North Carolina Architects and Builders - A Biographical Dictionary

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Albert and Osborne (fl. 1820s-1850s)

Albert (fl. 1820s, 1830s, 1840s), and Osborne (fl. 1840s, 1850s), brothers, were enslaved bricklayers and plasterers of notable skill. The two men belonged to the prolific brick builder Dabney Cosby, and their high quality work, especially in the plastering technique called "roughcasting," was an important component of Cosby's building business. Cosby worked extensively in...

Austin, Henry R. (ca. 1808-1872)

Henry R. Austin (ca. 1808-1872), a builder and cabinetmaker in the part of Rowan County that became Davie County, is one of the few artisans linked with the substantial antebellum buildings of the western Piedmont. In 1833 he advertised in the Salisbury Western Carolinian that he wished to "employ in the cabinet-making business, two...

Bell, William (1789-1865)

William Bell (Oct. 28, 1789-Sept. 17, 1865), one of many Scots builders active in America, spent much of his career as architect of the United States Arsenal in Fayetteville, North Carolina, where in 1861 the local newspaper cited him as "the Architect who has supervised the erection of all the buildings, from the founding...

Bunch Family (fl. 1780s-1860s)

The Bunch family of farmers and house carpenters (fl. 1780s-1860) lived and worked in the plantation communities of Bertie County for at least three generations. The family is notable for its continuity in the trade as well as for the combination of farming and a building trade—a common practice in a rural society. Although...

Burgess, James (fl. 1820s)

James Burgess (fl. 1820s), a carpenter, is described by tradition as the "architect" of elaborate Federal period houses in Warren and Halifax counties identified as the Montmorenci school. In the 1930s, architectural historian Thomas T. Waterman referred to local tradition that Montmorenci and Prospect Hill (both lost) and other houses were "attributed to Burgess...

Clayton, Ephraim (1804-1892)

Ephraim Clayton (1804-August 9, 1892), a carpenter and builder from a prominent pioneering family in the area, developed a large contracting business that was among the most important in western North Carolina and also extended into neighboring states. His works included many of the most stylish and substantial buildings of their day in a...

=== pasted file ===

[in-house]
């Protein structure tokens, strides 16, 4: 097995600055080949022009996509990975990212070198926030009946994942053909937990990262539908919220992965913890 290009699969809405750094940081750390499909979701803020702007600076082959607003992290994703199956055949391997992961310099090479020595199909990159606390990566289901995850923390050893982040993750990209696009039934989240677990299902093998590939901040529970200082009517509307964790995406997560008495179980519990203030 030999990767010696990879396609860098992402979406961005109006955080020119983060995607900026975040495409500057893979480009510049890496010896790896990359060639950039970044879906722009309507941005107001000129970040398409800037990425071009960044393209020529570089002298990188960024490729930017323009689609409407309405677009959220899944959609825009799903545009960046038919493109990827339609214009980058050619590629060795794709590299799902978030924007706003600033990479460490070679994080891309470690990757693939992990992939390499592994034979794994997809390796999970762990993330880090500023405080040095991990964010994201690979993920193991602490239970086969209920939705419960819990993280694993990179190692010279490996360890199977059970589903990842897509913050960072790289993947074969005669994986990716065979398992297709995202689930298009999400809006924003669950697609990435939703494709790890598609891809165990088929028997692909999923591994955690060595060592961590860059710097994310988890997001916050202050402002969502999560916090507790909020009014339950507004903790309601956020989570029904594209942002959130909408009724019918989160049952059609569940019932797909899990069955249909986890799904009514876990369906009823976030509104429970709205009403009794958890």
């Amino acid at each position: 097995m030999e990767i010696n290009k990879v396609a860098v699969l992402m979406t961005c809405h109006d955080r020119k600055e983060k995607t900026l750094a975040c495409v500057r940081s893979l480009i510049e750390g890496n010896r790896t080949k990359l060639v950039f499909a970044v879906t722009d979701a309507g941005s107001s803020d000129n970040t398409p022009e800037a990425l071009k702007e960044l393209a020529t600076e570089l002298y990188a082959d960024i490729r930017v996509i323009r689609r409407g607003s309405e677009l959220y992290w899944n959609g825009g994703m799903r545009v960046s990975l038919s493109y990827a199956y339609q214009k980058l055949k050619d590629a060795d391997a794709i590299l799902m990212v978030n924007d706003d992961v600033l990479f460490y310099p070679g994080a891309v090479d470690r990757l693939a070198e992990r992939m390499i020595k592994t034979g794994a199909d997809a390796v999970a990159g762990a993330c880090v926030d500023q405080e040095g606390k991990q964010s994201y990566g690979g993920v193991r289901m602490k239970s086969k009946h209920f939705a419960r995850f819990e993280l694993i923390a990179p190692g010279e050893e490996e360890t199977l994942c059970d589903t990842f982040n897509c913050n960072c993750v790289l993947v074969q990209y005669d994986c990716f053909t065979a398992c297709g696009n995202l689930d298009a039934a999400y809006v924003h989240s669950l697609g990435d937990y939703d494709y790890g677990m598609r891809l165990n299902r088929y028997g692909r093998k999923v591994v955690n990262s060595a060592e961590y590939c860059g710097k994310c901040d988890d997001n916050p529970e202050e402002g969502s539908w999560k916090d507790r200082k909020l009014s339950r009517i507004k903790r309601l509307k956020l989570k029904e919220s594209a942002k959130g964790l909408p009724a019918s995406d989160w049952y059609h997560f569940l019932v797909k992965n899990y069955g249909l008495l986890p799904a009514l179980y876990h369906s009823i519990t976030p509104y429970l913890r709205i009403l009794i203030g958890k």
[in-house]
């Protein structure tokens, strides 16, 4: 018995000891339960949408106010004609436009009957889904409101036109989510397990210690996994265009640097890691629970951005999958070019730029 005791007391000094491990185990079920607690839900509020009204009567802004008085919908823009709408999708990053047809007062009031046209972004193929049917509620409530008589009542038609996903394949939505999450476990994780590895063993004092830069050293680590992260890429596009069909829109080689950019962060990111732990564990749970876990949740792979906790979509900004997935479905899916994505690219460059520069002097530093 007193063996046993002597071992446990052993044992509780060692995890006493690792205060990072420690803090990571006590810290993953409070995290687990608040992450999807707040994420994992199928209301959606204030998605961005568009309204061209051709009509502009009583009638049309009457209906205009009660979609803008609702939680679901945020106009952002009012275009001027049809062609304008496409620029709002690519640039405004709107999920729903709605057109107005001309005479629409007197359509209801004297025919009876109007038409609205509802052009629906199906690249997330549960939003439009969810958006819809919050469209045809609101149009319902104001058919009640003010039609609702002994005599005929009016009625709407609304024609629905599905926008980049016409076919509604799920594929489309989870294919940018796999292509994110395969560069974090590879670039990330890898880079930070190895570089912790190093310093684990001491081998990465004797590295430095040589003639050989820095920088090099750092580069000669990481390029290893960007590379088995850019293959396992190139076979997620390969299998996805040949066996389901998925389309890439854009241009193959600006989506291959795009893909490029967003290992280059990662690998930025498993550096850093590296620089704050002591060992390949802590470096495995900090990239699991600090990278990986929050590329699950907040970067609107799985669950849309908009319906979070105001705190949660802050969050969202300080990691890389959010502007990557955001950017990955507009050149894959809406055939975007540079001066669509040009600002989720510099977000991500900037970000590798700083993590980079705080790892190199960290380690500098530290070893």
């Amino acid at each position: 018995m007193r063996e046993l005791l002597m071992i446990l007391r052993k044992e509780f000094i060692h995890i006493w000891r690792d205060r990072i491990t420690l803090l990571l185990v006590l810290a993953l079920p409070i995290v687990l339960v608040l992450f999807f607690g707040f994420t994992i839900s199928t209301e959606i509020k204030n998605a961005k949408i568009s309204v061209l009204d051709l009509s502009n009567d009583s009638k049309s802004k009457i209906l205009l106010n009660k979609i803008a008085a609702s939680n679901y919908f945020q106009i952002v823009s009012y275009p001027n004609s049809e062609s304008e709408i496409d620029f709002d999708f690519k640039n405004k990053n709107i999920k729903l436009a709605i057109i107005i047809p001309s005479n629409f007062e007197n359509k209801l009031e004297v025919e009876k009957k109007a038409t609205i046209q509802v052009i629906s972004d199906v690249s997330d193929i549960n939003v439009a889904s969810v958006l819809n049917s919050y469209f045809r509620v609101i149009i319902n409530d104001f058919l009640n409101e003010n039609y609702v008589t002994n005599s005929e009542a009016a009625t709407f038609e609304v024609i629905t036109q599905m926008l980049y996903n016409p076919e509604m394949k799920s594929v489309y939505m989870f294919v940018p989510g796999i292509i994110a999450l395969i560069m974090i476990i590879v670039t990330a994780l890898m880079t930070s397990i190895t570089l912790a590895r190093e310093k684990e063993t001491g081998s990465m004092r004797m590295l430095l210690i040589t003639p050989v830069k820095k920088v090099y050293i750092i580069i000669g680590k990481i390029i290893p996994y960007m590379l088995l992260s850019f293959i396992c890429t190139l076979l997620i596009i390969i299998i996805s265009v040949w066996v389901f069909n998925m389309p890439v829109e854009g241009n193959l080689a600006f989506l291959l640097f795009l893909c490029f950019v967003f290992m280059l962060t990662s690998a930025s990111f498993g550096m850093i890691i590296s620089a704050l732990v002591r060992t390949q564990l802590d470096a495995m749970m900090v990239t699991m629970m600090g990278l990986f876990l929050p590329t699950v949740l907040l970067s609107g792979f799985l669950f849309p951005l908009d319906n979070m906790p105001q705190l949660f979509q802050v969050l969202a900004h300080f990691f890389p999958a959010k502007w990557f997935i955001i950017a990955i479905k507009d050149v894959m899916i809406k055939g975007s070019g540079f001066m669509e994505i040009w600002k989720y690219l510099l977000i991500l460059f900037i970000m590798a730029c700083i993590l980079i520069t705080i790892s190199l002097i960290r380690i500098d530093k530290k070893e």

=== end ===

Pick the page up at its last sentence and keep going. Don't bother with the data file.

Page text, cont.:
Collier, Isaac J. (b. ca. 1810)

Isaac J. Collier (b. ca. 1810) was a cabinetmaker, carpenter, and contractor who worked in Chatham and Orange Counties from the 1830s into the 1850s, often in partnership with other artisans. Like many small-town and rural woodworkers, he combined trades in furniture making and building. He was one of several antebellum local artisans who...

Conrad Family (fl. 1820s-1850s)

The Conrad family of builders from Davidson County, who also formed a firm called Conrad and Williams with their partner John Wilson Williams, constructed some of the most important and advanced buildings in the western North Carolina Piedmont during the antebellum period. The Conrad family possessed traditional skills as cabinetmakers and carpenters, but they...

Conrad and Williams (fl. 1850s)

Conrad and Williams was a firm established in 1850 by John W. Conrad of the Conrad Family of builders and John Wilson Williams. It was founded to accomplish a major project and continued in business for several years. The firm, like the Conrad Family, constructed some of the most important and advanced buildings in...

Conroy, John (fl. 1790s)

John Conroy (fl. 1790s) was a builder active in Raleigh and Chapel Hill in the late 18th century. Although little is known of him, he possessed design skills as well as good connections, for he is credited with planning or constructing edifices in the new capital and at the university. There are several unsigned...

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